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Richard Spencer Was My High-School Classmate

Amazon, coming to a patch of sky near you?

Drones
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Blueprints of Amazon’s airborne warehouse.
USPTO
Blueprints of Amazon’s airborne warehouse.
T he sky’s no limit for Amazon. In December the world’s largest online retailer made its first commercial drone delivery, dropping off a package in Cambridge, England, just 13 minutes after it had been ordered. Now it has emerged that the company has been granted a patent for flying warehouses.
Filed in 2014 and approved in April last year, the patent was unearthed by tech writer Zoe Leavitt. It describes an “aerial fulfilment center” hovering above cities at 45,000 feet, from which Unmanned Aerial Vehicles, or drones, would drop off items before returning to the mothership for recharging and repairs. Amazon claimed the system would use minimal energy and allow items to be delivered “within minutes”.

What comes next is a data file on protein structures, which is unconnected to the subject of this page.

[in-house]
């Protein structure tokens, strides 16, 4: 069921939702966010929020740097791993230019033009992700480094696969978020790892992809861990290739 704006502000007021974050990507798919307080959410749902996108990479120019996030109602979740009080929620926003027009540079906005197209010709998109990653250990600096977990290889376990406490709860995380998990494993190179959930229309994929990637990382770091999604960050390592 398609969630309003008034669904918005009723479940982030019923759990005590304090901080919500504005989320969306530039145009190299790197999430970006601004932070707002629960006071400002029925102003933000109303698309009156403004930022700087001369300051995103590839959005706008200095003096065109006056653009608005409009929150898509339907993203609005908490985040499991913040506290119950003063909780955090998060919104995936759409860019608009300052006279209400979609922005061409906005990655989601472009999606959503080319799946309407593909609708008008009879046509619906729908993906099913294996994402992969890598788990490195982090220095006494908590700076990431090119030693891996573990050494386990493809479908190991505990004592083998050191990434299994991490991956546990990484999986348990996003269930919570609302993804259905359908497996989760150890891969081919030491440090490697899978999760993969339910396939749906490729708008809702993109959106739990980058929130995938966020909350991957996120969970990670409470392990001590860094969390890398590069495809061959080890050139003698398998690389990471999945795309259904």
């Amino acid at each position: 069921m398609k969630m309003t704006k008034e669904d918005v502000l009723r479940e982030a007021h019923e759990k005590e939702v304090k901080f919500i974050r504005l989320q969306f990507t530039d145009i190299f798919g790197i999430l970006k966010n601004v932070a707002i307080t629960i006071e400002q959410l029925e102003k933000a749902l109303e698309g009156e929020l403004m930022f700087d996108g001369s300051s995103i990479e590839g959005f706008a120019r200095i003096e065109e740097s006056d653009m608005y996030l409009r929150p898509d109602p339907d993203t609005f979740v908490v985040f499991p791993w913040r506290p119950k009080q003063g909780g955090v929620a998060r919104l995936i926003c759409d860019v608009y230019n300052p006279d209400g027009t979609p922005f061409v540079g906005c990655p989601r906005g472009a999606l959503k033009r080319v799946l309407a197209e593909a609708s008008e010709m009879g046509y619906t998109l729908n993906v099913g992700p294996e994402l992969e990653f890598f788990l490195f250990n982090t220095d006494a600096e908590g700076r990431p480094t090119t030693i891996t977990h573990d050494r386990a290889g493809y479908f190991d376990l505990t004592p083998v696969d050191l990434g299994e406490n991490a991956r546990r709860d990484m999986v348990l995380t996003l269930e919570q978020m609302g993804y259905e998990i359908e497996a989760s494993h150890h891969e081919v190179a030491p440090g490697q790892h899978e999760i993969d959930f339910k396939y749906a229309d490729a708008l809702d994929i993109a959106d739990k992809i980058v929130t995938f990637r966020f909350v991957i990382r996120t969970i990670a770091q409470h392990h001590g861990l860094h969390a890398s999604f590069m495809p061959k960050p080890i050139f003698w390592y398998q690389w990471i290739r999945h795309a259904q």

The patent describes deliveries of food and souvenirs, but the technology could be applied to almost any order. “We are seeing Amazon file dozens of patents related to drones, which fits into their aim of increasing the speed and efficiency of their deliveries worldwide,” Ms. Leavitt told The World Weekly. Amazon itself declined to comment.
The company has long made use of machines. In 2012, it splashed out $775 million on Kiva robots, which now scoot around its warehouses shifting merchandise. Other giant retailers, such as Wal-Mart, are playing catchup.
For some Amazon watchers, these warehouses showcase the robot threat to jobs, and up in the sky there would be even less of a role for humans. But there are limits to what machines can do, even on terra firma. For example, warehouse workers still sift through items because robots are not very good at identifying objects and picking things up.
Even if Amazon tries to turn the blueprint into reality, it will face a tough battle with aviation regulators. Still, is air-commerce the future?
Alastair McCready
The World Weekly
05 January 2017 - last edited today